Why is the Digipede network good for Windows environments?

Answer? You already have a Windows environment and an IT staff that can work in it. Retraining your staff to manage a new OS or configure dedicated hardware/infrastructure for your computing needs is unreasonable for most IT departments. This is where the Digipede network shines.

My friend Matt Michie is a big fan of all things open source, has far more experience than I when it comes to writing MPI code and I believe he has actually worked with large scale clusters for parallel processing. All considered, I don’t think he understands the business decisions that drive my recommendations for the Digipede Network.

It would be a lot nicer if I could do Grid Computing on an OS that didn’t require a GUI and a video card. Matt

Matt, how does ‘nicer’ compare to cost effective?

Matt mentions energy:

Electricity is one of the biggest economic factors in large grids…. Matt

Why not use the wasted cycles on all those existing machines in your corporate network rather than increasing the total amount of energy used? If you want to install N computers in a data center, cool them all, power the switches and all the new hardware to save energy, go for it. Or you can just use your existing computers in what Digipede calls the “Desktop Grid Configuration”. How say you sir?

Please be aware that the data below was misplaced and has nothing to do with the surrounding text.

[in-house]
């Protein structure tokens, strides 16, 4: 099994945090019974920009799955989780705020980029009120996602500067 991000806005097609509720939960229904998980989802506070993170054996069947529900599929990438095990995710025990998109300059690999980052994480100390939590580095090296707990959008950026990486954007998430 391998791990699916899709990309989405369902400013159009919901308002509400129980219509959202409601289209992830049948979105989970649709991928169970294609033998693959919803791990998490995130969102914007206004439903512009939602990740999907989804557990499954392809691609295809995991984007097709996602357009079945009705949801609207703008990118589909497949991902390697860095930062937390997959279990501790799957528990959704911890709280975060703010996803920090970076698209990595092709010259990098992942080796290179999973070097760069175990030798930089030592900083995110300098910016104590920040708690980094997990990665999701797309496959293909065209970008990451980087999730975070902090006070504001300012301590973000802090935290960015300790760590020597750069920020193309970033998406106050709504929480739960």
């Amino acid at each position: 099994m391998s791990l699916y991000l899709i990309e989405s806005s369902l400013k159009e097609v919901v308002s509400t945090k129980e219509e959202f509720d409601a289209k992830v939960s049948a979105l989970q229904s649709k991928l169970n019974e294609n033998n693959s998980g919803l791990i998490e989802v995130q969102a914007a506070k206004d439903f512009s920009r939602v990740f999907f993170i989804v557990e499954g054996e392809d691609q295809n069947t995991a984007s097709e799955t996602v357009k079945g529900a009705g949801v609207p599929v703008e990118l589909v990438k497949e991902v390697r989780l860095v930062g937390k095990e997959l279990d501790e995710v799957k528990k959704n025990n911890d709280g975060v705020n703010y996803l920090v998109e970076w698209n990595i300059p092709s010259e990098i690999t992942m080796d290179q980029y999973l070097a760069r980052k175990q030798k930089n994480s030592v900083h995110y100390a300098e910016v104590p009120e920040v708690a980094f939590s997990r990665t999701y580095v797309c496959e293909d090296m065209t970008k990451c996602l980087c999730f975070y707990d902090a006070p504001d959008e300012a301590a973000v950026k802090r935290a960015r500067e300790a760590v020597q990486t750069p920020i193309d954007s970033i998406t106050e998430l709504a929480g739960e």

Oh, would you like a transitional solution? You should check out Hadoop which implements MapReduce in Java.

Ok, I’m picking on Matt here. He knows I’m not a big fan of working on Windows, but he should also be aware that there are good reasons behind most of my recommendations. :)

2 Responses to “Why is the Digipede network good for Windows environments?”

  1. I think Hadoop is probably pretty cool, but I’m siding with you on this one, Wes. There are absolutely applications that Hadoop (and Java) are perfect for–there are also applications where .NET is the perfect choice. I’m not one to try to preach platforms.

    And as for wasted electricity–turn off the monitors! Or, better yet, run on headless servers! That’s what many of our customers do. Some indeed cycle scavenge from desktops (by the way, when you do that, you should either turn off the monitor or use a blank screen-saver; don’t waste CPU cycles doing 3D renderings of pipes!).

    So, while I agree with Matt’s sentiment (don’t waste electricity), I understand his reference (Hadoop is cool), I don’t get his conclusion: ignore Windows and .NET.

  2. [...] A comment I left on Wes Maldonado’s blog has started a conversation about grid computing. He posted on Digipede, a Windows centric way to do distributed computing and I responded that it would be “nice” not to be forced to do this type of work on an operating system that required a GUI. That set off another post about cost effectiveness and using existing infrastructure, points I don’t disagree with. [...]

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